Establishing the Right Walla
“It’s really important that you have a wide range of sounds and varying intensities for each of the sounds,” Vogler says. For example, the background bed, known as walla in the film world, needed to range from soft to loud. “Sometimes in a game you need a lot of walla and sometimes it’s pretty quiet.”
That walla is specific to each sport, he says. “It’s not just the numbers of people but the behavior of the crowds. Football, that’s a group of people that’s really animated. Boxing, they have a more staccato vibe; you can hear the intensity. Soccer is in a groove, because the game is continuous, a pulse. Baseball is up and down; there are innings with almost nothing, then innings where the fans are on their feet screaming.”
After years touring massive venues, the mixers know what a large crowd should sound like. “I would rely on Jim, Kevin and Antony to provide a bed of sound. We would also give the mixers some of the chants and drum patterns, so they could trigger those with the walla. The reaction person would take the position of the home team; they would give a little extra negative reaction to anything that went against the home team.”
Early on, there was some minor controversy regarding the home team and negative reactions, Vogler reports. “We did an NFL game, a home game for the Philadelphia Eagles. I didn’t know this, but the Eagles’ home team fans boo their team if they don’t do well. The reaction operator, a big sports fan, booed the quarterback and it made it into the news,” he laughs, with one publication reporting that the quarterback was so bad that even the artificial crowd booed him.
Understanding the Fans
“We got accolades,” he stresses. “On social media, fans were saying that whoever was doing the crowd noise understands Philly fans; they were very complimentary. But some of the other teams were concerned, so we were told to be careful,” he says.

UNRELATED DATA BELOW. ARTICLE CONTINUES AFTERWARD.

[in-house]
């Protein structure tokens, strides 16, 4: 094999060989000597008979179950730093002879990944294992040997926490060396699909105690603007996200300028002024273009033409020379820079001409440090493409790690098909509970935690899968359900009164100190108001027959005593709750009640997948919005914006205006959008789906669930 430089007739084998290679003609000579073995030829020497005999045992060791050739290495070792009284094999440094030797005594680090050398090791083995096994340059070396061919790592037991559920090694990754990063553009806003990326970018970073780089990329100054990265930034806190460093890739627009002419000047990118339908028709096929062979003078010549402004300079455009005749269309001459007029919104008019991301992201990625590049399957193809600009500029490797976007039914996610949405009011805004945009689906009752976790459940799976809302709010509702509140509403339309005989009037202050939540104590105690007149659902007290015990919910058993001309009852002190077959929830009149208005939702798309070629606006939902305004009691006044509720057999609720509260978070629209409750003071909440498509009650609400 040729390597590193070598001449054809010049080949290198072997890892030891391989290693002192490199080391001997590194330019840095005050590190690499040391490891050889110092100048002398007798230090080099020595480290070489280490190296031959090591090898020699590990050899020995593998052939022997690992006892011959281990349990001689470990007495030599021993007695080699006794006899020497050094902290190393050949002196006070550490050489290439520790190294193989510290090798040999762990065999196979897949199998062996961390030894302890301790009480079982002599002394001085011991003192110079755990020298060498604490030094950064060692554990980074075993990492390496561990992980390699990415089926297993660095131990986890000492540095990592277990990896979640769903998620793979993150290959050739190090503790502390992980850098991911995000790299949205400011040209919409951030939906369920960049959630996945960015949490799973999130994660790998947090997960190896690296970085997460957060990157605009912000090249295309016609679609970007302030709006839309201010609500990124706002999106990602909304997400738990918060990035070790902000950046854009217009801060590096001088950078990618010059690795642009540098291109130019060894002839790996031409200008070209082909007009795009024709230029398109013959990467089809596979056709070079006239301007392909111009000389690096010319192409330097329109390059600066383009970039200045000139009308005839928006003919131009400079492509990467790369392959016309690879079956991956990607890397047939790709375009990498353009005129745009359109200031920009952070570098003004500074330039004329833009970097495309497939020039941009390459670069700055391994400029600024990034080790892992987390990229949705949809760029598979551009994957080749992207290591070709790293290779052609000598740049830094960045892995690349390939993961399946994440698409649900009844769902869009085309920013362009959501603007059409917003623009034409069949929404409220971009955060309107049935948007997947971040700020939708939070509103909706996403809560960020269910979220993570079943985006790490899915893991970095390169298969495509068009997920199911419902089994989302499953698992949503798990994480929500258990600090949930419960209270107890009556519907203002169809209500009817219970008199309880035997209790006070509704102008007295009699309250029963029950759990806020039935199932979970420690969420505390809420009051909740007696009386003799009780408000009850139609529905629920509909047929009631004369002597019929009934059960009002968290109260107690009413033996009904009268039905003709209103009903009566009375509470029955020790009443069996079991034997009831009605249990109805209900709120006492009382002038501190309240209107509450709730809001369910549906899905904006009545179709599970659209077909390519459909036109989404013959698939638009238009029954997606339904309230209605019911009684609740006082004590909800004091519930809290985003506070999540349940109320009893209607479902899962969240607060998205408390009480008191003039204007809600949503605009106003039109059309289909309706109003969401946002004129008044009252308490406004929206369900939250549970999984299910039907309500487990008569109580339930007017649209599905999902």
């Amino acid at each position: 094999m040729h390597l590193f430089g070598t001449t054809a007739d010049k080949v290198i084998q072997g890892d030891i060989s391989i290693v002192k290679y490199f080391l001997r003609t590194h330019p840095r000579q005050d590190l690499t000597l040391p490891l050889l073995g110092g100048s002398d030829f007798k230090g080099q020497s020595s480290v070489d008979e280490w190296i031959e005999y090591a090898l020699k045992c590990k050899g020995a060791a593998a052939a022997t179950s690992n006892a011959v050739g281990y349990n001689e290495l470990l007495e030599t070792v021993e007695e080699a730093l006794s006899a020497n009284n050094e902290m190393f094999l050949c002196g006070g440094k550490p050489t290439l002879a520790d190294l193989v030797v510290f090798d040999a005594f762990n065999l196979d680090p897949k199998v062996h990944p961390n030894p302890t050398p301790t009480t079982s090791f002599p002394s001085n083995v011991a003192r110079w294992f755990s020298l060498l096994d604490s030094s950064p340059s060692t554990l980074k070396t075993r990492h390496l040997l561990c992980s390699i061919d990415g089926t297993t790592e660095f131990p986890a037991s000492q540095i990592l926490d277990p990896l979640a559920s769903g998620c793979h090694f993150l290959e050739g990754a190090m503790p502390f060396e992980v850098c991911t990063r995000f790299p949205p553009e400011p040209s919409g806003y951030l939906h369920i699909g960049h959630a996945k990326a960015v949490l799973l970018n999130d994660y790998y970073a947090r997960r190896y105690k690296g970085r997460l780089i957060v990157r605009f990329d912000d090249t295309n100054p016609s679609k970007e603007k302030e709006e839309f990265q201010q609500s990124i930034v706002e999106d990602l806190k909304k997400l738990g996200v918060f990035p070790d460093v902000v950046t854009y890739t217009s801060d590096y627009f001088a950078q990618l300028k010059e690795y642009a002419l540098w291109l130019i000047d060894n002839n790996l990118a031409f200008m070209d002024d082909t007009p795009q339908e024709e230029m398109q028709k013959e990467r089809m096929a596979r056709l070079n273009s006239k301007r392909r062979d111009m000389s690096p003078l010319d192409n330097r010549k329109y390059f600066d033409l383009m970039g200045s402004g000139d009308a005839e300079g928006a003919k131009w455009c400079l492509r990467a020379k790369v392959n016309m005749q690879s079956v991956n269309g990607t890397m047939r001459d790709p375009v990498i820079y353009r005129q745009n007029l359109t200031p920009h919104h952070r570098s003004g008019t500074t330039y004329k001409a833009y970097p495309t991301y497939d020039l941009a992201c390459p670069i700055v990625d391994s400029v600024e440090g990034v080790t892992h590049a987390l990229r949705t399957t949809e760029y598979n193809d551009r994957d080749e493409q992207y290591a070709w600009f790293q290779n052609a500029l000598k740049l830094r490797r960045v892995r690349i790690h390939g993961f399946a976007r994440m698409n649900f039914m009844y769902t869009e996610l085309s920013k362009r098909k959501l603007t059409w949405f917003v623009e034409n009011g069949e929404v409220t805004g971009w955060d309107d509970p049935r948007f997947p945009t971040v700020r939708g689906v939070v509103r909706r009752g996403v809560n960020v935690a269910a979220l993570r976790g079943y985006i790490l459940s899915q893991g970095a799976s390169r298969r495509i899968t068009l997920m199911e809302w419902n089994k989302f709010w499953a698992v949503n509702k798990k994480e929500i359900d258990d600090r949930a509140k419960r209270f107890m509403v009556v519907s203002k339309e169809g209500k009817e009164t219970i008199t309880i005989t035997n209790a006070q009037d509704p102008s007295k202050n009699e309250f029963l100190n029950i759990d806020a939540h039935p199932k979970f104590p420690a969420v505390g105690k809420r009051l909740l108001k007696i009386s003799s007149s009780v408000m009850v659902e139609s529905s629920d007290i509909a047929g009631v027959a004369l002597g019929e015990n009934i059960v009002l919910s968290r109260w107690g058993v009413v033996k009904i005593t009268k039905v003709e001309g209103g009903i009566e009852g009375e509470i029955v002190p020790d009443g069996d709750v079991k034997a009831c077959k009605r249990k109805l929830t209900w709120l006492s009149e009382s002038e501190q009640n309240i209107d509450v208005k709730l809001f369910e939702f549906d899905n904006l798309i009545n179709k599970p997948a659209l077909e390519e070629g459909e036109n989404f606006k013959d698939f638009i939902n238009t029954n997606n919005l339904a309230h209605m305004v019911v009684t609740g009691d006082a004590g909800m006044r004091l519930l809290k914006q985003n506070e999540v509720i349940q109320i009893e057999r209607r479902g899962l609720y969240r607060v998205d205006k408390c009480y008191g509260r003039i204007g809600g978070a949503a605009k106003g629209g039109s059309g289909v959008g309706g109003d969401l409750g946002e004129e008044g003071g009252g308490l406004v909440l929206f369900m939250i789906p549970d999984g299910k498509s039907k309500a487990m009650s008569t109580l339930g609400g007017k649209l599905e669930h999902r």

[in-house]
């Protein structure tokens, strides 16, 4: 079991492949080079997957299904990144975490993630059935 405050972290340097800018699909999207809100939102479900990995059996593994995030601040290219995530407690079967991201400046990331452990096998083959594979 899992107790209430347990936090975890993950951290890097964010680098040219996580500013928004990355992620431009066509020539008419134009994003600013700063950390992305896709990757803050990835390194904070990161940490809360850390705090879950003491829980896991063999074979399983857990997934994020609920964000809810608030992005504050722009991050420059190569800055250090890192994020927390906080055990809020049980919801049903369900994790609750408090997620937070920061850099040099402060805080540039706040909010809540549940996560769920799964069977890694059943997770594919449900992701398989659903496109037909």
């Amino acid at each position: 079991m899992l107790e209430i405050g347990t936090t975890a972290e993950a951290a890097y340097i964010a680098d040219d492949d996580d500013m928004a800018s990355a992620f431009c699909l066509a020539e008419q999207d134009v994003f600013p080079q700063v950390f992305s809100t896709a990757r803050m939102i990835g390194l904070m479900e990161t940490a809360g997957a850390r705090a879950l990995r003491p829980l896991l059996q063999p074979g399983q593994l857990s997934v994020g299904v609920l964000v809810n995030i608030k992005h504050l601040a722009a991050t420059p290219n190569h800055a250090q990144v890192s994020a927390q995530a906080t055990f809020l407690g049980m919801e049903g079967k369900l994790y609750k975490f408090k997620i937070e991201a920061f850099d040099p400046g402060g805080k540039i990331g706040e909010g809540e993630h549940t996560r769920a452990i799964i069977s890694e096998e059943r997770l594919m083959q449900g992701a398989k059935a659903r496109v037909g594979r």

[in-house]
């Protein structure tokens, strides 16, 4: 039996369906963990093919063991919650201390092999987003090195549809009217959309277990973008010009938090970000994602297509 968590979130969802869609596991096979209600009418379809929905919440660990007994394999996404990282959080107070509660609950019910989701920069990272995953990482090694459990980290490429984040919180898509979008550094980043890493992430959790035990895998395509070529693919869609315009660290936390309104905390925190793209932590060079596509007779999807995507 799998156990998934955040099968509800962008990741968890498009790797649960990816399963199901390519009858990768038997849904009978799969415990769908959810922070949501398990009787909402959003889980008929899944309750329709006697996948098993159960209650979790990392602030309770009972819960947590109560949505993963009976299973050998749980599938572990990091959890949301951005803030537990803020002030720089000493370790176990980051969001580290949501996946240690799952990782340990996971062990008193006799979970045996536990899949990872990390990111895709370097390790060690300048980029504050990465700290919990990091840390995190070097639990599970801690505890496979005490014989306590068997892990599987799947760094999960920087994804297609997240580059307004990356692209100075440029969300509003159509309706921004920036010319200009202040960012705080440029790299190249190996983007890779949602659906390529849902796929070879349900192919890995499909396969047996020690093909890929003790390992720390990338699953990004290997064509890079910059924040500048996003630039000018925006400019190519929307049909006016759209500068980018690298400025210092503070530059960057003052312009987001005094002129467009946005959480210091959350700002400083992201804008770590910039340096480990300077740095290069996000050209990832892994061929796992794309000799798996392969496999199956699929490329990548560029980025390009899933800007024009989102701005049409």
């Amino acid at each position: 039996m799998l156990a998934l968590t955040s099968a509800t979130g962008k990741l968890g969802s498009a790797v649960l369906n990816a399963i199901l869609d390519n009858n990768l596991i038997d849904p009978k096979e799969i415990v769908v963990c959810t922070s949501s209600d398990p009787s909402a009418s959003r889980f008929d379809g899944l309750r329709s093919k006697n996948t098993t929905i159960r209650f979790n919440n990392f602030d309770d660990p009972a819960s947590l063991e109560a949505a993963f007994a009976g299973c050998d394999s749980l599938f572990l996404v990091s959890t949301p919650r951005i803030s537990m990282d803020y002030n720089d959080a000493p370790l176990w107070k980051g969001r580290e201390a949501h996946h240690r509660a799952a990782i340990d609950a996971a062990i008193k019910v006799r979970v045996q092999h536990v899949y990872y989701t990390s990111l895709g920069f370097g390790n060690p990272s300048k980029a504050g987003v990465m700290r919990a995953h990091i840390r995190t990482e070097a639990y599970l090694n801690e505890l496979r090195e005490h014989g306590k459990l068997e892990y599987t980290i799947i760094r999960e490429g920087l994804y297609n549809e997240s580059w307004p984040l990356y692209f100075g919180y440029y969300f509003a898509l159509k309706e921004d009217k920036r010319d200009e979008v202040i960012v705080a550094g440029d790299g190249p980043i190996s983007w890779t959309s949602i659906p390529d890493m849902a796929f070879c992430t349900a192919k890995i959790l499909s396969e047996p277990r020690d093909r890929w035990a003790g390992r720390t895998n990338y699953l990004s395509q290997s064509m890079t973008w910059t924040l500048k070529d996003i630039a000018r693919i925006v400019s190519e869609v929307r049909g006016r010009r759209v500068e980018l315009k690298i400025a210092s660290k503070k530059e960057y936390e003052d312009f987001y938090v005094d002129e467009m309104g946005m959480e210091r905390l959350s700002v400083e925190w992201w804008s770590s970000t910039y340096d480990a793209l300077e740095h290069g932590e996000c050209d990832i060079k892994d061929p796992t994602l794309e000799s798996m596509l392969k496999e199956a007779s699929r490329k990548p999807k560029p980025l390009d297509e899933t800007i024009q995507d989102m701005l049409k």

“I feel like we were very creative in trying to reproduce sounds that were specific to those sports and teams. We were trying to make it so that if you were a fan of those teams you would feel well represented.”
Once sports teams generally returned to some sort of normal as pandemic protocols were implemented, Sonofans often found themselves with a busy schedule. “Sometimes each of our mixer and operator teams would do two or three games, or sometimes just one. Kevin did a lot of boxing for FOX, sometimes five different bouts. You never knew if they were going to be one or two rounds or go the distance, so sometimes they would be long nights.”
Some days, Vogler says, Sonofans worked as many as nine college football games, arriving at the broadcast studios at 7 a.m. for a noon kickoff on the east coast. “There could be an 8 p.m. west coast game that went until 10:30 p.m., so we had days when we were there for 15 hours.
Keeping the Pace
“But college football was some of the most fun. We injected a lot of band. The pace of those teams can be unbelievable, so I would rotate our teams. We had five systems and would choreograph who did which game and at what time.”
Vogler assembled and configured the equipment, with assistance from an Ableton expert, and mined the sounds, but didn’t mix, instead overseeing operations and providing quality control. “I would listen to the broadcast on TV upstairs to see how it was translating. I would text the mixer and say, ‘You could push this more, it’s not quite making it to broadcast.’”
Sometimes, he says, watching a game, he would turn his head in anticipation when he heard the crowd noise building up. “I’d forget — that’s our guys, not 20,000 people. That happened more than once.”
Now, as crowds return to sports events, Vogler can look back at the past year with some perspective. “It was fun because it was new territory. FOX told us that we exceeded their expectations right out of the gate. They liked what we were doing so much that they let us do our thing; they didn’t sit over us.”
Going forward, he believes there is still a role for Sonofans. “I have a lot of experience with microphones and a background in mic technique. The A1 on a broadcast is inundated with comms, field mics and other stuff. I’ve said, ‘Let me submix the crowd.’ We’ve done some proof of concept, and I’m hoping we can turn into specialists in crowd sound capture and production.”